Over the past century, the life expectancy in industrialized countries has rapidly risen by over 30 years due to improvements in standards of medical care, sanitation, and lifestyle. Estimation of life expectancy has traditionally been viewed through a lens of epidemiology and public health. However, this data, while considered the "gold standard" of measuring healthy life expectancy, may soon find itself redundant in the face of advancing medical technology. Even as average life expectancy has increased, there has not been an equivalent increase in healthy life expectancy, or "healthspan"; furthermore, there is a current trend of stagnation in life expectancy, as the supposed increases are estimated to be drastically slowing down, in part due to exhaustion of our current ability to extend the human lifespan. In this viewpoint, we will examine the developing fields of medicine and life sciences which will reshape our current approach to life expectancy prediction.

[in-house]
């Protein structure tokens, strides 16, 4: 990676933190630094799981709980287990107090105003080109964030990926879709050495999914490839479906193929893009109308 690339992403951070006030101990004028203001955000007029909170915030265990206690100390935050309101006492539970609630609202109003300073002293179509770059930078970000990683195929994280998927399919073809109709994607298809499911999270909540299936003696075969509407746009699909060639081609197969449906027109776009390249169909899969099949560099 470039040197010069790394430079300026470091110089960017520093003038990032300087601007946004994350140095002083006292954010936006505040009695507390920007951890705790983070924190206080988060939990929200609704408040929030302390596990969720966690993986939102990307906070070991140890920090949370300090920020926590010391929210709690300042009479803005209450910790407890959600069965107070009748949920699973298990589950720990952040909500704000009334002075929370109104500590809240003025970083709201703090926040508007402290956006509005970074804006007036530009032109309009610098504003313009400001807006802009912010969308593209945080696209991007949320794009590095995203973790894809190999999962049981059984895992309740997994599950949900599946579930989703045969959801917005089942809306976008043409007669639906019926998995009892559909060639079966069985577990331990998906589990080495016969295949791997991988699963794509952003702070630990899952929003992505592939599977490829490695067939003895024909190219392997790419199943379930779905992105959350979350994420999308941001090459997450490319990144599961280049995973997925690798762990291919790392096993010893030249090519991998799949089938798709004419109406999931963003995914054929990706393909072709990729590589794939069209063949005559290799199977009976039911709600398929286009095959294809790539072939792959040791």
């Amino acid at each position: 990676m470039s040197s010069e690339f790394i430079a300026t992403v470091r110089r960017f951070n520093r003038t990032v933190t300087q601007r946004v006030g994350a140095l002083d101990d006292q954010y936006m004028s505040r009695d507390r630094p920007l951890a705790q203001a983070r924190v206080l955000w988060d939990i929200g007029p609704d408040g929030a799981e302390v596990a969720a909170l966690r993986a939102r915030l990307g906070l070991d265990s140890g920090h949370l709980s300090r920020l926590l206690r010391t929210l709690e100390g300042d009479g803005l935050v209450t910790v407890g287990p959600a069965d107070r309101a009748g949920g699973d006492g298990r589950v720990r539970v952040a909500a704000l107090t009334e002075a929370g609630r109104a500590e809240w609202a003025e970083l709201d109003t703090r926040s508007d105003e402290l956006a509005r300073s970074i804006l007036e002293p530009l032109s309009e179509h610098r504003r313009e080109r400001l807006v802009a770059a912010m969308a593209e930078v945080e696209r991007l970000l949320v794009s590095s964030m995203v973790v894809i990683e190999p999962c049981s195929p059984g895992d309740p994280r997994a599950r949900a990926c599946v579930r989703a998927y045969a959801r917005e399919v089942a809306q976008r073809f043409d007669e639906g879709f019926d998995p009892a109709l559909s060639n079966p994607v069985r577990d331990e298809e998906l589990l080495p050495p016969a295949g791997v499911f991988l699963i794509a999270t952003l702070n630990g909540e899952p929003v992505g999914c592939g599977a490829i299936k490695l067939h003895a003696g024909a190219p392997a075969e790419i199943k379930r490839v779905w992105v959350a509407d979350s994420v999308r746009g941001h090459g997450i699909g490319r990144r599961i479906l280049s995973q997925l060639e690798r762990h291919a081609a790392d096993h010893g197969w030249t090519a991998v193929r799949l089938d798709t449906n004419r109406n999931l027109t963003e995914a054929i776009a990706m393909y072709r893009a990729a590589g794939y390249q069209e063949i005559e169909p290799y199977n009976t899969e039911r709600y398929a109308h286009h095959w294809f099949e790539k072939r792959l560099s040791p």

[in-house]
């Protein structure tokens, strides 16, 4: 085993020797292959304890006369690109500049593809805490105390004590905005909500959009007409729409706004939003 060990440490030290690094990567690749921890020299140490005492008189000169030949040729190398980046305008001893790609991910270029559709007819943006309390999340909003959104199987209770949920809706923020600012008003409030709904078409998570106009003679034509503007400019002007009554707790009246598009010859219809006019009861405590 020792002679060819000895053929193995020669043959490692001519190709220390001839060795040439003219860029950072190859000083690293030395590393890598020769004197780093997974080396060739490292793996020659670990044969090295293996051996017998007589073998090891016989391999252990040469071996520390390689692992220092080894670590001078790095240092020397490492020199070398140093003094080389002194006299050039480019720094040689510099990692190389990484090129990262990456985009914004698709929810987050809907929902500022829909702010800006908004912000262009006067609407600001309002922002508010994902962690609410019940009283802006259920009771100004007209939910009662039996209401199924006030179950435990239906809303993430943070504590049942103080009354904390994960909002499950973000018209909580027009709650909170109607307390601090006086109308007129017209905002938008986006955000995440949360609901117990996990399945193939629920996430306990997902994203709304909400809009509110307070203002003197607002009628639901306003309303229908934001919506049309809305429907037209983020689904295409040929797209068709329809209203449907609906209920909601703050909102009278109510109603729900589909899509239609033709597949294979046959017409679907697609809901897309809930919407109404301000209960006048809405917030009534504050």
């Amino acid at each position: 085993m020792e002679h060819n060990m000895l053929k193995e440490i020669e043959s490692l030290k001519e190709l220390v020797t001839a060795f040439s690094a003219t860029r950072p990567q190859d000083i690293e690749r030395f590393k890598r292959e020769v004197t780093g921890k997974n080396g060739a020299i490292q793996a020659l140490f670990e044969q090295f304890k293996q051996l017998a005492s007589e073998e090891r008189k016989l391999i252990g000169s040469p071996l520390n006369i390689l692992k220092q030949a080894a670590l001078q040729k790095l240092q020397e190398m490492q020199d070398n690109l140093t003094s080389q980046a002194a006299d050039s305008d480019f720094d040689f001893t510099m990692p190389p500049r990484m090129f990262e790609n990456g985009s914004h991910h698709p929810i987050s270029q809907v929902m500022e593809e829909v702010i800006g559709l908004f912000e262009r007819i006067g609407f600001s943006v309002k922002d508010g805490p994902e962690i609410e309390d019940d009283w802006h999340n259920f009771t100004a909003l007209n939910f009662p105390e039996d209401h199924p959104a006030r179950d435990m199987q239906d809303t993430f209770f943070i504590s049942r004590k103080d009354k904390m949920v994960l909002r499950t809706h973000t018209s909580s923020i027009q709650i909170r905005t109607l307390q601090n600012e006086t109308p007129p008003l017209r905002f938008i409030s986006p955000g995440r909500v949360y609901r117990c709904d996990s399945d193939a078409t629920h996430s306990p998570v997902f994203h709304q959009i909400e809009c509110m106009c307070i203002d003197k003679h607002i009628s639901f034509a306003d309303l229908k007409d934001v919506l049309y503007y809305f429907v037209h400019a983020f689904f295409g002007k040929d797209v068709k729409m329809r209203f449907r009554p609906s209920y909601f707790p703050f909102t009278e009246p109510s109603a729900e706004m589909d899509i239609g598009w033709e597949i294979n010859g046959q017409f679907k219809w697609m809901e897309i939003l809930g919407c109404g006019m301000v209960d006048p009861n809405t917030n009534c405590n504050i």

Keywords: Age-related changes; Aging; Exponential aging; Healthy aging; Lifestyle; Linear aging; Longevity; Quality of life.
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